I am a PhD student researching environmental science in Europe. As such, I have received hundreds of environmental samples, including water, sediment etc. over the past year and a half, the extensive work with which has let to two peer-reviewed publications. However, I am still struggling to understand who actually owns these samples – is it the faculty, my supervisor, myself, or the party that sent the sub-samples in the first place? My question is basically – what can I do with the samples without looking at potentially serious issues. More specifically:

1) If there is considerable disagreement between myself and my supervisor as to which analyses are to be carried out on said samples, from a strictly legal standpoint, am I free to carry out the analyses I want to, and which I am sure will benefit my thesis, even though my supervisor disagrees with my approach. There is more than enough material to carry out both mine and my supervisor’s methodology.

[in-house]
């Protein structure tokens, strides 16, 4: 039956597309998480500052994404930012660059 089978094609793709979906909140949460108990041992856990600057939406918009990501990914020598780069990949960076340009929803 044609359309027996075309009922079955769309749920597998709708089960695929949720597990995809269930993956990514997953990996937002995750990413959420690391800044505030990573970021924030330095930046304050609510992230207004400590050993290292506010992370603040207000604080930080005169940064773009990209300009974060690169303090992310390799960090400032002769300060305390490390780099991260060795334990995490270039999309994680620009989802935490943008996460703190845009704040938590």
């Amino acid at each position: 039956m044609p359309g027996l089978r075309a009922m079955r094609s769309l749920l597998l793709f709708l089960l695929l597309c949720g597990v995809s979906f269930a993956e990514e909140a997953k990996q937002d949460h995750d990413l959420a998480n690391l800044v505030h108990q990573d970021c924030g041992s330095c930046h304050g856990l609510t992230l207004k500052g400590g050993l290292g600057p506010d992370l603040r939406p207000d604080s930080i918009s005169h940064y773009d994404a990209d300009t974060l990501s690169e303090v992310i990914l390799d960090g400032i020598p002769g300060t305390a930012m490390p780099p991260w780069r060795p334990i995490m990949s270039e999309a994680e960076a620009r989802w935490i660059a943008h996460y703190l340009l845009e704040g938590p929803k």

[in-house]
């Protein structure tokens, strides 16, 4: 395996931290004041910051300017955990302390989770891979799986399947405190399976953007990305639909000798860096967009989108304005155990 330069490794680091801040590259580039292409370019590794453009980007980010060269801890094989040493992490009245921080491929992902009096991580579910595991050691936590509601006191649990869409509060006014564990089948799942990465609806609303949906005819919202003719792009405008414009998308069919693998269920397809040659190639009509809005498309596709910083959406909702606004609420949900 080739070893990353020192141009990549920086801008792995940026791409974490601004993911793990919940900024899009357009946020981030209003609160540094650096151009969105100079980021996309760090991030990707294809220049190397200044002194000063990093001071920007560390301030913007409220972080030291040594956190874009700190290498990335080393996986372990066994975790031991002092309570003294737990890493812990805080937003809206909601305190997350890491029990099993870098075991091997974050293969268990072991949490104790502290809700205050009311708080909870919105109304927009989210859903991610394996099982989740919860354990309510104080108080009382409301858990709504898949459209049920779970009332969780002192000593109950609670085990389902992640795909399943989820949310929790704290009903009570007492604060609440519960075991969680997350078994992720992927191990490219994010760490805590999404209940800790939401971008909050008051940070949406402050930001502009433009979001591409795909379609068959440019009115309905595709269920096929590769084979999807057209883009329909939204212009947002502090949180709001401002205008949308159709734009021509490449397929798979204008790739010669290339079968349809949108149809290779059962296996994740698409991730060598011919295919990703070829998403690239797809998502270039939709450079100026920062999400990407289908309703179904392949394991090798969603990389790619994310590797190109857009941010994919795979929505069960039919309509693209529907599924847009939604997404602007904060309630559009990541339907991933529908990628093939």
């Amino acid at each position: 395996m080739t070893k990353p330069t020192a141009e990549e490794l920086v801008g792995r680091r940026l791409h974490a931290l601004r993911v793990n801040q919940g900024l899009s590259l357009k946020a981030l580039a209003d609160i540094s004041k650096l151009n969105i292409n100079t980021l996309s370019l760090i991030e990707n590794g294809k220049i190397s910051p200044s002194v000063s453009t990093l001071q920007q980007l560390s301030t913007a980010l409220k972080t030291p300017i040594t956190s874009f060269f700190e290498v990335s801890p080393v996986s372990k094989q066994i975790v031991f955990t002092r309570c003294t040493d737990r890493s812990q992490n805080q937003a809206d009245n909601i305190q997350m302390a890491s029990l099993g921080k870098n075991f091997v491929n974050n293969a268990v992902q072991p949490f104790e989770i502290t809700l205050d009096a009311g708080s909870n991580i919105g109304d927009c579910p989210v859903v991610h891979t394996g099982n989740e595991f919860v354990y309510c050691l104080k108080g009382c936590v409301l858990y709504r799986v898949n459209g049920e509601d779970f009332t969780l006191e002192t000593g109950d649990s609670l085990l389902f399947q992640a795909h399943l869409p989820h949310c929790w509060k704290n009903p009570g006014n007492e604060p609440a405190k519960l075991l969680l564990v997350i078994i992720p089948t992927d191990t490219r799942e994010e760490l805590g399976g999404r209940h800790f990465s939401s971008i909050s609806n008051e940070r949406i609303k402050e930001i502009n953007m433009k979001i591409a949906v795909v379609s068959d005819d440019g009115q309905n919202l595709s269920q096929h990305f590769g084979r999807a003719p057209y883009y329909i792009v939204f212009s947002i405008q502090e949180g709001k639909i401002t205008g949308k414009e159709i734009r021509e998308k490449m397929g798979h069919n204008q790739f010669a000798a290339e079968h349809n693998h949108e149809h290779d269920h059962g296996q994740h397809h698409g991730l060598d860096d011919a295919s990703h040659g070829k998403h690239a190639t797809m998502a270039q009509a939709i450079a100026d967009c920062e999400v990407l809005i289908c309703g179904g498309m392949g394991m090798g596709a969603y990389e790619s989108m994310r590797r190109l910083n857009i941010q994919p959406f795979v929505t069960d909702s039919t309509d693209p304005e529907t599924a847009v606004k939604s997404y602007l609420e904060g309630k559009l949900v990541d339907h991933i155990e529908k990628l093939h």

2) Can I sub-sample and share some of these samples with other institutions or individuals for the purposes of possible (not documented or otherwise agreed upon) collaboration? Again, I strongly suspect my supervisor will not be happy with this, but would it be considered illegal or as academic/other misconduct. Obviously, my supervisor would know and probably be a co-author on any ensuing publications (if any).

What are the possible repercussions of the above? Could I be expelled from the program, or my PhD revoked after the fact? I could not find any discussion on such topics, and instead kept coming across the usual “fabrication, falsification and plagiarism”-related discussions, hence my questions!

Leave a reply

<a href="" title=""> <abbr title=""> <acronym title=""> <b> <blockquote cite=""> <cite> <code> <del datetime=""> <em> <i> <q cite=""> <s> <strike> <strong>